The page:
This richly illustrated work of journalism provides a survey of the main developments in European architecture from the end of the nineteenth century to the present. An unusual feature is the considerable attention devoted to the architecture of Central and Eastern Europe.
Genuinely European Histories of European and Western architecture of the twentieth century have always placed great emphasis on the architecture of Western Europe. During the era of the Iron Curtain, developments in Eastern Europe were hidden from the eyes of West Europeans. But in spite of this division, it is still possible to speak of a genuinely ‘European’ architecture.
Giving form to developments in society A specific European architecture has developed from the end of the nineteenth century, when the cities of Europe began to grow explosively. It is characteristic that in designing their buildings, architects have always tried to give form to the developments that were taking place in society: Deconstructivist buildings like the Guggenheim in Bilbao to give expression to today’s confusing and uncertain society; sturdy Communist buildings as a model for the toiling workers of the time; and elegant, simple Bauhaus buildings for a healthy living environment for all.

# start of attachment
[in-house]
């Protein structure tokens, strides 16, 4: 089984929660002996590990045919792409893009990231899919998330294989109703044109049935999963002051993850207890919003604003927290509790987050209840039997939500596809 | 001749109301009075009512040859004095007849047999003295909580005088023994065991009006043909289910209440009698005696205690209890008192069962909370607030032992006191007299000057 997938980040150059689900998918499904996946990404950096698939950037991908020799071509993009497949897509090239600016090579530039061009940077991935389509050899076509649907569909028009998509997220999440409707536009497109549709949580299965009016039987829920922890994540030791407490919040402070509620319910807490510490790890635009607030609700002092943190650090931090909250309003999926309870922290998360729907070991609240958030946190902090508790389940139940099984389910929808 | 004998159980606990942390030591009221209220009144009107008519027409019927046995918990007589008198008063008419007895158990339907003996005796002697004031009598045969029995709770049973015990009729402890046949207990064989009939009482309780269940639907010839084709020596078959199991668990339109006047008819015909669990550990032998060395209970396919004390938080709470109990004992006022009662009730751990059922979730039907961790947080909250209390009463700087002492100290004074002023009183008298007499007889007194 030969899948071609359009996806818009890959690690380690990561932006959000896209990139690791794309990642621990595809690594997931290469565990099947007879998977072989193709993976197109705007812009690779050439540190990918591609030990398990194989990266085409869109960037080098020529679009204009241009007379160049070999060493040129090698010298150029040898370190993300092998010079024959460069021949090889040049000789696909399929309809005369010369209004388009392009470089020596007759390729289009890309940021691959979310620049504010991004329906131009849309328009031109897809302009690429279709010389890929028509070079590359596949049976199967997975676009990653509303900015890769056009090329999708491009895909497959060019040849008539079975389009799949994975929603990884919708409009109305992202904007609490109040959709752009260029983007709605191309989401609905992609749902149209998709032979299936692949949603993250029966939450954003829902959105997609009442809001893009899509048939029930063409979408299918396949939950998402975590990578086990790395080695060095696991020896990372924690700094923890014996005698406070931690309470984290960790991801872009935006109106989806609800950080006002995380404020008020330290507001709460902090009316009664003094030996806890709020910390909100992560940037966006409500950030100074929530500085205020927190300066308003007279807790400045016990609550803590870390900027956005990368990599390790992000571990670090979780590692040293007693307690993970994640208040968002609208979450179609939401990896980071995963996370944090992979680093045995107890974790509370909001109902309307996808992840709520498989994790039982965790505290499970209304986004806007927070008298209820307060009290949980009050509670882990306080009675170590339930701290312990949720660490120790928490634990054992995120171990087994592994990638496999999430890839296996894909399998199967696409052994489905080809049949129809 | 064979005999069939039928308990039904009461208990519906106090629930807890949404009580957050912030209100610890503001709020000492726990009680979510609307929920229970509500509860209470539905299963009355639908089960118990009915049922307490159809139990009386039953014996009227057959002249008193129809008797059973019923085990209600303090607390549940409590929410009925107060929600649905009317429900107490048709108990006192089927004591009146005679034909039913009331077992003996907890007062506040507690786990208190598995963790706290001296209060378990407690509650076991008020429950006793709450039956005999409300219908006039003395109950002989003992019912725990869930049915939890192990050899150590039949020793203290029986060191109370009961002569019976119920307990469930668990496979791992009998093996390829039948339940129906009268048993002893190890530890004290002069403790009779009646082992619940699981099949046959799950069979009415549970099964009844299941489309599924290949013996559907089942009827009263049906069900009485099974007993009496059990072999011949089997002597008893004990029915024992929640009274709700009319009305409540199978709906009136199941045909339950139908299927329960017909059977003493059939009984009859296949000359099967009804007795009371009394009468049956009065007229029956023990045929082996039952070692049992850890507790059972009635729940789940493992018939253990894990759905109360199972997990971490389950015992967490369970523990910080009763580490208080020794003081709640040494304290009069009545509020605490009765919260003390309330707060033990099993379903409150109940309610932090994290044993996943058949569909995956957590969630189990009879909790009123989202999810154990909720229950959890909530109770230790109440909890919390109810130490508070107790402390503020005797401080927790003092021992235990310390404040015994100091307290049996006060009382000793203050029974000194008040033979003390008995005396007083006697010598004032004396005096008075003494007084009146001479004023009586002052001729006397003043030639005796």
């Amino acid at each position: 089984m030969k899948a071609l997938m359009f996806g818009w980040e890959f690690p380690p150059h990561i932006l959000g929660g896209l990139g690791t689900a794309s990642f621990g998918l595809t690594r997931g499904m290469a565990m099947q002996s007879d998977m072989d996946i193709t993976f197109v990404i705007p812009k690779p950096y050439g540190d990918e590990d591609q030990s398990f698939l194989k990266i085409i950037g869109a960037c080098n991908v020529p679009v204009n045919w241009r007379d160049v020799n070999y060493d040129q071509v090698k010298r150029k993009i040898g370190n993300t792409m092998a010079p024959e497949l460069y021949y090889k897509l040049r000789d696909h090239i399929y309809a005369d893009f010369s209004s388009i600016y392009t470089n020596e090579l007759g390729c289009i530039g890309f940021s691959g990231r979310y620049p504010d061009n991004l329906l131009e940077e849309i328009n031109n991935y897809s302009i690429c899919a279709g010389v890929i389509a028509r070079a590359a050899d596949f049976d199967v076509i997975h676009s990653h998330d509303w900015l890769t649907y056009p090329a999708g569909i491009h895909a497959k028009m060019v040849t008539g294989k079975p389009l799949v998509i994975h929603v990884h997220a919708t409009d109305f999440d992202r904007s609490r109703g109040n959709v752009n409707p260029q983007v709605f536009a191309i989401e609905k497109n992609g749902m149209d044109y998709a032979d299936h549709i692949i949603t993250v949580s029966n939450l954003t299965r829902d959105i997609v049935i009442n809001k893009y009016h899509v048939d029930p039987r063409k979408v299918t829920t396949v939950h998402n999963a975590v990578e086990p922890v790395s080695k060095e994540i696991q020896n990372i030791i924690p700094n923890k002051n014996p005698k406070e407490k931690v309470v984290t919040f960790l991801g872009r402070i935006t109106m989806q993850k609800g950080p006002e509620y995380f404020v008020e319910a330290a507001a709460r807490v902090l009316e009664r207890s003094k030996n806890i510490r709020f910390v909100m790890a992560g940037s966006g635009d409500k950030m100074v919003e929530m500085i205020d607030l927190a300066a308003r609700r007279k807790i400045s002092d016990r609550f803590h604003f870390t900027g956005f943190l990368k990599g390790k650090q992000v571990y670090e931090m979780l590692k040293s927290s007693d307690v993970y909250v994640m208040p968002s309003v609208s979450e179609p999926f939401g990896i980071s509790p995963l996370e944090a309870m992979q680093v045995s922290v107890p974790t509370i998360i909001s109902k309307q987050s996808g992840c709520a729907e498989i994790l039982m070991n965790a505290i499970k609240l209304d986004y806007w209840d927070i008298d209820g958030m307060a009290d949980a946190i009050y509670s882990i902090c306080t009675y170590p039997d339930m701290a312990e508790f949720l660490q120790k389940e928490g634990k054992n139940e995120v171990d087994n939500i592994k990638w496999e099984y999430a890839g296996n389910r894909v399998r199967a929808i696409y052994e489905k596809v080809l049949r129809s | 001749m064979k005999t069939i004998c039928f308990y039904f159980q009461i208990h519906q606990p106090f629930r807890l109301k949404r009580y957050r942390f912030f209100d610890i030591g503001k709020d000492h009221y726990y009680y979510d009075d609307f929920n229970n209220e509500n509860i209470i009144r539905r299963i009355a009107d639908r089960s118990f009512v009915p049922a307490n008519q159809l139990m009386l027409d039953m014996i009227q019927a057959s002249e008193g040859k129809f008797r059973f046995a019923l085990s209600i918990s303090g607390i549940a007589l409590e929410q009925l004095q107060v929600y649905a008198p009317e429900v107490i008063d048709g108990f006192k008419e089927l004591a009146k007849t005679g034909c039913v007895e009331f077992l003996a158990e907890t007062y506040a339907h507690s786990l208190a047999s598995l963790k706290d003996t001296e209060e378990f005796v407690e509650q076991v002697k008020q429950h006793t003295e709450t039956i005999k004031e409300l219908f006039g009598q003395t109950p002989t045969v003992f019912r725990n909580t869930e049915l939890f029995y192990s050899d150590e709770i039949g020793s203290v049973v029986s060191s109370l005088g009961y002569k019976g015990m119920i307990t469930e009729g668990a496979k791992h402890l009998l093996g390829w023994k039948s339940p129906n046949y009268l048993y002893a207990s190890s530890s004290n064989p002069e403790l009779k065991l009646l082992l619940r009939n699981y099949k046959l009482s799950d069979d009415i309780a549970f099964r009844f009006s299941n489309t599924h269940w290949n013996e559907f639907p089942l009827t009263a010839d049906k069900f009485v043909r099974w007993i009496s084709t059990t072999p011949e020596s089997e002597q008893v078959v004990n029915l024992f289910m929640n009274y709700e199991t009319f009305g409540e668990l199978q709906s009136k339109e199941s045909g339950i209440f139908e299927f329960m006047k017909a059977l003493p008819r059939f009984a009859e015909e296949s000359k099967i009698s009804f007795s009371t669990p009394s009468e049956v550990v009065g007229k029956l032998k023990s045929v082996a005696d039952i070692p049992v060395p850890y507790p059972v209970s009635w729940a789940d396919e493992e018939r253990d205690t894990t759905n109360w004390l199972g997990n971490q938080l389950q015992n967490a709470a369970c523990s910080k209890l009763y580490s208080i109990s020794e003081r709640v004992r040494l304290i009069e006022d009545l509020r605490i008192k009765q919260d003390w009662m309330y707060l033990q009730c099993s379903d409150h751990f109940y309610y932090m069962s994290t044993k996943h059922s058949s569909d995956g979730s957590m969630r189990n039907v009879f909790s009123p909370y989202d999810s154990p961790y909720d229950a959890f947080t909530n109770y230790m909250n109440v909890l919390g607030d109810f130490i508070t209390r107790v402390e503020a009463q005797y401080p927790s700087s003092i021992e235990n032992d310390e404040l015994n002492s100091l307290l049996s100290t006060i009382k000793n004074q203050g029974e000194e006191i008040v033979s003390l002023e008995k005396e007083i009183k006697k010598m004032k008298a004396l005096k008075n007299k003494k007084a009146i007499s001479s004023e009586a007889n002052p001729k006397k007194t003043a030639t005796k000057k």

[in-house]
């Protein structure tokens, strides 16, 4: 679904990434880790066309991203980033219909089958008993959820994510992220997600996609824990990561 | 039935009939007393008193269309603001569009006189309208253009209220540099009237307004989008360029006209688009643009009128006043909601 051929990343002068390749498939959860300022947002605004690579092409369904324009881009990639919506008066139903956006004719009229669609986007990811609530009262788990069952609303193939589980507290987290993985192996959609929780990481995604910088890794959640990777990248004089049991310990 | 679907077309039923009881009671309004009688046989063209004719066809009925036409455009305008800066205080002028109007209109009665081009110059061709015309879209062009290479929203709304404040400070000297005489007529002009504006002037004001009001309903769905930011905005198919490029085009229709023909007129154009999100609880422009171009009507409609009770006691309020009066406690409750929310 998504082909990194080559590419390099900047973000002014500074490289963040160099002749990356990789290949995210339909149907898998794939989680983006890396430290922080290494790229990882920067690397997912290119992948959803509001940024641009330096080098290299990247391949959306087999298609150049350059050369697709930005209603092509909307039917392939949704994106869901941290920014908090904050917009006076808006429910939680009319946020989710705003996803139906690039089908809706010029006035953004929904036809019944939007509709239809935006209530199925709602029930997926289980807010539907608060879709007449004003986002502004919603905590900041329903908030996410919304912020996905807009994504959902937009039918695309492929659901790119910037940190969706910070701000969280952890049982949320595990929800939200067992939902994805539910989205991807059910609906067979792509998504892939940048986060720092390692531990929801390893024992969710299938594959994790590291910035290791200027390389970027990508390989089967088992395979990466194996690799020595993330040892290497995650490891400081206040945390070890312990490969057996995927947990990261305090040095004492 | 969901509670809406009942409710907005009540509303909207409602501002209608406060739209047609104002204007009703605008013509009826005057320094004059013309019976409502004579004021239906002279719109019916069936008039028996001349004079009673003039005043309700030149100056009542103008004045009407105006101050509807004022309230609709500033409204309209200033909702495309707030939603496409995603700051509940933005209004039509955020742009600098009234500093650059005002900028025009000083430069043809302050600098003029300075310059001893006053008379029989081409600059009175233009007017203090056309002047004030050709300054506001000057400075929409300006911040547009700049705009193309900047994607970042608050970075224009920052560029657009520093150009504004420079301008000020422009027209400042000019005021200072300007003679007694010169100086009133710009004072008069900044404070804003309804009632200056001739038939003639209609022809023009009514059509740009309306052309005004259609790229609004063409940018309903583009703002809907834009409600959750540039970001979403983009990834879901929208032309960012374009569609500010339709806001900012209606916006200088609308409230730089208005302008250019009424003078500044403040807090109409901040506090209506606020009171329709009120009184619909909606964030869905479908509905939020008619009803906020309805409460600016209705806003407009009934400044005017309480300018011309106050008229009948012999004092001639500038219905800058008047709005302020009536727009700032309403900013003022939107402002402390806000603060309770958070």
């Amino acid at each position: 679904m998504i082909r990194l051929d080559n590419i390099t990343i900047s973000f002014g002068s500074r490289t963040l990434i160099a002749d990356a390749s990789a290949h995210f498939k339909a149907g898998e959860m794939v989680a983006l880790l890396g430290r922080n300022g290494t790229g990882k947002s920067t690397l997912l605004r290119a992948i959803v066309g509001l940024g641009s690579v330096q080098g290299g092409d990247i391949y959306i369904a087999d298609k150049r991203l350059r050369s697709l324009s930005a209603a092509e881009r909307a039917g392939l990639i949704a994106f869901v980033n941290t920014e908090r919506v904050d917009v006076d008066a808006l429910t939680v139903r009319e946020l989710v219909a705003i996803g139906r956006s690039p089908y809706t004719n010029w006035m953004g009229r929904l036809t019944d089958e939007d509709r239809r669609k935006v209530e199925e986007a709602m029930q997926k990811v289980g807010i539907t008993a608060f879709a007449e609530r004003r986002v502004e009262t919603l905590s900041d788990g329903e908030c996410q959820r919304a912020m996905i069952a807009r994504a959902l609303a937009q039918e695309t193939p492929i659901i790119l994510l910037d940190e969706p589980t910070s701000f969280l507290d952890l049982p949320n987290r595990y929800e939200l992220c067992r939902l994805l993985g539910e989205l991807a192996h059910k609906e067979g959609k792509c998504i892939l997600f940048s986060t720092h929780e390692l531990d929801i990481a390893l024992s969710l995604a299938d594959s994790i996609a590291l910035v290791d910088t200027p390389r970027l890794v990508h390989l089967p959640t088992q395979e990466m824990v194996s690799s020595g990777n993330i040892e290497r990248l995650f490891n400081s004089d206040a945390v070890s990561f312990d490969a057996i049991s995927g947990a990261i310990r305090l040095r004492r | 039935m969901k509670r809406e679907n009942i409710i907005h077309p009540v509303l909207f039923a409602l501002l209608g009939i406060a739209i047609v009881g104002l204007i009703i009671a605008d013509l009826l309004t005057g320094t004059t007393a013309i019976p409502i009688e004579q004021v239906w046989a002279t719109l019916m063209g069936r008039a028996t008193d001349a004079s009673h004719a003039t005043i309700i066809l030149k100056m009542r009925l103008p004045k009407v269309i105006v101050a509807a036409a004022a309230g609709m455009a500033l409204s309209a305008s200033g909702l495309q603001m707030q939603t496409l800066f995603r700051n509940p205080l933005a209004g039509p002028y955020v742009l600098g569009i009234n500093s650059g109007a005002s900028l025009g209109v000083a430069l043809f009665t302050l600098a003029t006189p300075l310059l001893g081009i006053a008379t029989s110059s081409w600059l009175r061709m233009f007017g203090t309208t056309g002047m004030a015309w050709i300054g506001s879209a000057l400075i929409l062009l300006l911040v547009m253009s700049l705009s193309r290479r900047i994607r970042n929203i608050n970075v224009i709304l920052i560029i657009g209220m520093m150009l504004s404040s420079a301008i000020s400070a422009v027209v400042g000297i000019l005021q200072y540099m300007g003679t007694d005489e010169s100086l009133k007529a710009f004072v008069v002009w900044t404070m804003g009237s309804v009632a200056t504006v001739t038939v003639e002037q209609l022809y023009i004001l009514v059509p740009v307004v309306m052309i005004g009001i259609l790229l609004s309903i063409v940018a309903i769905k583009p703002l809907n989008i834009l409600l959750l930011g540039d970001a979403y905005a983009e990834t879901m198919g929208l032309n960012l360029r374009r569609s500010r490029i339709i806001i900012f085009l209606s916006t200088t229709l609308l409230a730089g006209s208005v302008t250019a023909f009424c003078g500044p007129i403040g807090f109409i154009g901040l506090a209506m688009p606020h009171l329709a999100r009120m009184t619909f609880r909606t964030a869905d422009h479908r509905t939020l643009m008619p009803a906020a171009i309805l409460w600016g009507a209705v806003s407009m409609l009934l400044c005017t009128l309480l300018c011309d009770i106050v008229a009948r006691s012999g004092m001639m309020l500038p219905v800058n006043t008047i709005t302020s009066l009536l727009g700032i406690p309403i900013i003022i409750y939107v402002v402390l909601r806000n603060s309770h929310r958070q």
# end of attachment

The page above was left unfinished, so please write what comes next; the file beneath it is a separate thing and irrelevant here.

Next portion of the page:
* > Hans Ibelings is an architectural historian and editor-in-chief of A10, an international journal for new European architecture. Since 2004 the A10 journal, website and yearbook have been devoting considerable attention to the developments in contemporary European architecture, with ample coverage of Central and Eastern Europe.